Medication Overdose

Realizing that a nursing home failed to provide sufficient care for a loved one is a traumatic and devastating situation. We trust these facilities to care for elderly individuals, and providing appropriate and timely medications is one of the clearest parts of this expectation.

Compassionate Stuart Attorneys Advocating for Elderly Victims

There are countless reports detailing poor conditions in nursing homes. These devastating and scary stories raise serious questions about whether our loved ones are receiving the treatment and medical care that they need during this phase of their lives. One of the key aspects of achieving quality medical treatment in nursing homes is ensuring that residents receive the appropriate amount of medications and that they are not overmedicated. Medication overdoses can cause serious health complications and even death. The Stuart nursing home abuse lawyers at Donaldson & Weston have guided numerous families through the legal process, including residents of Martin, Palm Beach, and St. Lucie Counties. We understand how emotionally traumatizing and physically painful this situation can be for a victim and their family, and we will fight to ensure that you receive the justice that you deserve.

Understanding the Signs of Medication Overdoses in a Nursing Home

According to the Center for Disease Control, many nursing home residents require up to eight medications each month to address various health conditions. Although federal guidelines mandate that medications are dispensed in a regulated manner, nursing home abuse lawyers understand that many residents unfortunately receive the incorrect medications, wrong dosages, or both. This can result in serious medical conditions, side effects, and even death in some cases. There are many reasons why a nursing home may provide incorrect medications or dosages. The first common reason is understaffing or undertrained staff. If the facility does not have enough staff to oversee the dispensing of medication, it is easier for mistakes to be made. If staff are not trained properly in identifying each resident’s medication needs or understanding drug reactions, there is also a higher chance of medication overdoses taking place.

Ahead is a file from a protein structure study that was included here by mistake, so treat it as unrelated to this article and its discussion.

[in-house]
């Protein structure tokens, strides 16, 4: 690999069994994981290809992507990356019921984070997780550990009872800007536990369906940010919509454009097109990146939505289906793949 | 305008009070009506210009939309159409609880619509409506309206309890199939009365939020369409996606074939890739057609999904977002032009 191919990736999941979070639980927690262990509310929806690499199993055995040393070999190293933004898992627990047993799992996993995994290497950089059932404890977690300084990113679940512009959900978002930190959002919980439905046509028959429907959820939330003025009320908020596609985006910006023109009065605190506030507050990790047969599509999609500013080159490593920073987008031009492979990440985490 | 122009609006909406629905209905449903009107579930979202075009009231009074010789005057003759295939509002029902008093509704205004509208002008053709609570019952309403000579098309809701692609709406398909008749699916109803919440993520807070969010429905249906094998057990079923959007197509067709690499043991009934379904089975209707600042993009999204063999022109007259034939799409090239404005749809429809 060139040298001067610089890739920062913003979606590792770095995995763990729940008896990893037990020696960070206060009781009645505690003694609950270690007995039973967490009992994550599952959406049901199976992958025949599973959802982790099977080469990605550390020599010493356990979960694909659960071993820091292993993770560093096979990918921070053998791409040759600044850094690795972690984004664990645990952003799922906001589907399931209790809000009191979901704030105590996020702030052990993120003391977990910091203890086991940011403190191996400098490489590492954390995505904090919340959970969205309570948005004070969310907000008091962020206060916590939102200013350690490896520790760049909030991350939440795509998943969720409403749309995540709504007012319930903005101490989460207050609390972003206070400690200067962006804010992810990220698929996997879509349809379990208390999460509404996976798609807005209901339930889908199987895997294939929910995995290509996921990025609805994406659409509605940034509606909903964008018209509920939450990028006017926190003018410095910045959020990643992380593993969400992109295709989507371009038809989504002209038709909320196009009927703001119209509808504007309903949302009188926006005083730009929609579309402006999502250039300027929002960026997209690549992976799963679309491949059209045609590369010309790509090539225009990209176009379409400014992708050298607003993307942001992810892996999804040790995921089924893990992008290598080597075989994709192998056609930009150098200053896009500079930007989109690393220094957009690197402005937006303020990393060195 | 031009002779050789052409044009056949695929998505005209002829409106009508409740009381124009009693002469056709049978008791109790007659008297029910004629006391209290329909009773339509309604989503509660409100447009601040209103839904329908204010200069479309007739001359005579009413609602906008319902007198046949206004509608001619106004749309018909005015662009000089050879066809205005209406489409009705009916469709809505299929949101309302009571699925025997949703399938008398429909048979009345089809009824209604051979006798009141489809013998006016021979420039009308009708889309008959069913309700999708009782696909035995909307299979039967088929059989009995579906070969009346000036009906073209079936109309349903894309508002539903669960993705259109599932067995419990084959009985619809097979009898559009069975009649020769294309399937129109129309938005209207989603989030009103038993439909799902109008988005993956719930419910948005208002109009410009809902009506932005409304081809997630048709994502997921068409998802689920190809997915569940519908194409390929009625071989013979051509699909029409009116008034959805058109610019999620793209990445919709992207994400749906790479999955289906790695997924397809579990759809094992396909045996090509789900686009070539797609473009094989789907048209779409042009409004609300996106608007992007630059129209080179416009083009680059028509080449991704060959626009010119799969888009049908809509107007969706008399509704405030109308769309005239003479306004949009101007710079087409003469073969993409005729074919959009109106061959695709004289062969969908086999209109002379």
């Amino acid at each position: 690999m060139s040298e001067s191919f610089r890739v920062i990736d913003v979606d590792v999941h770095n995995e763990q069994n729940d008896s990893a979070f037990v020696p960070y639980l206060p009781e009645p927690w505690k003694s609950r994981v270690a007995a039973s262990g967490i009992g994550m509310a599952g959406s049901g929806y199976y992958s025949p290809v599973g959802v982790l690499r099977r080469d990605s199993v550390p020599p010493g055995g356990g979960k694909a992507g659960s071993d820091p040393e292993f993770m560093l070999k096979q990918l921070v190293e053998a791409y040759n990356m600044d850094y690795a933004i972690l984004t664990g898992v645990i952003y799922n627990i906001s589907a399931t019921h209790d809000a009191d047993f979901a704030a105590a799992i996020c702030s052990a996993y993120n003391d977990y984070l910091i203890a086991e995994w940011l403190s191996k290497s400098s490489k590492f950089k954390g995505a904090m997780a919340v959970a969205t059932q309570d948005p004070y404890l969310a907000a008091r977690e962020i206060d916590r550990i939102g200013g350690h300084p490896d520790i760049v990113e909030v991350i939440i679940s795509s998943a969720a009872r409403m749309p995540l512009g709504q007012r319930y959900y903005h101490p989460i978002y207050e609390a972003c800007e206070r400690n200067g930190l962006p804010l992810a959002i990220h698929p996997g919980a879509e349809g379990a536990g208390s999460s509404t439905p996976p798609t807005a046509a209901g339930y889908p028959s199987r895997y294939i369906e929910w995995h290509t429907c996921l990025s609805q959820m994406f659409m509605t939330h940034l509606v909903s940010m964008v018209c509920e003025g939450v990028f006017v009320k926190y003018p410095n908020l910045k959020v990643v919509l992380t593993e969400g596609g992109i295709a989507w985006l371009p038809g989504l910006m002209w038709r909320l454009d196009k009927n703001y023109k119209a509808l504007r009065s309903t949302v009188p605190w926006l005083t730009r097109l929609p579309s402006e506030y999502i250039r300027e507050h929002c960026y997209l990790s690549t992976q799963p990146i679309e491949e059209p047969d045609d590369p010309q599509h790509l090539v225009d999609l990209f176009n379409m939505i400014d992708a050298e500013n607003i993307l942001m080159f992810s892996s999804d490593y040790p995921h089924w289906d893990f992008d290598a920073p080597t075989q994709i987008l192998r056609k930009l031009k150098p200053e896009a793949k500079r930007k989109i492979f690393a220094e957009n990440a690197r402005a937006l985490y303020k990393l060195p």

In more egregious situations, the nursing home staff may provide higher doses of medication in an effort to subdue patients. This type of intentional and reckless conduct is unacceptable and may warrant severe consequences such as criminal prosecution. If you are a nursing home resident and believe that you have received a medication overdose, or if you believe that your loved one is being mistreated at a nursing home facility, you should speak to a personal injury lawyer as soon as possible.

Bring a Negligence Action Against the Nursing Home That Caused Your Injuries

After suffering injuries as a result of a medication overdose, you can assert a negligence action against the nursing home responsible for your care. In this lawsuit, you will first need to prove that the nursing home failed to act according to the applicable standard of care. Florida has enacted many laws and regulations intended to protect elderly individuals and to ensure that they receive a certain level of care and attention. In general, these rules guarantee residents a clean, safe, homelike, and comfortable living arrangement and assistance from qualified professionals. They also guarantee the right to adequate medication, hygiene, and medical assistance. In the event that the nursing home retained a staff physician who was responsible for the medication overdose, you may have a medical malpractice claim against the physician who made the medication error as well.

After establishing that the nursing home failed to render sufficient care in handling medications, you must show that this caused your injuries to occur. Without establishing this causal link, you will not be able to recover compensation with the help of your personal injury lawyer even if the defendant did act negligently. The last step of the case will involve determining the amount of damages that you are entitled to receive. This includes reimbursement for medical expenses associated with the overdose, in addition to any compensation for ongoing medical needs.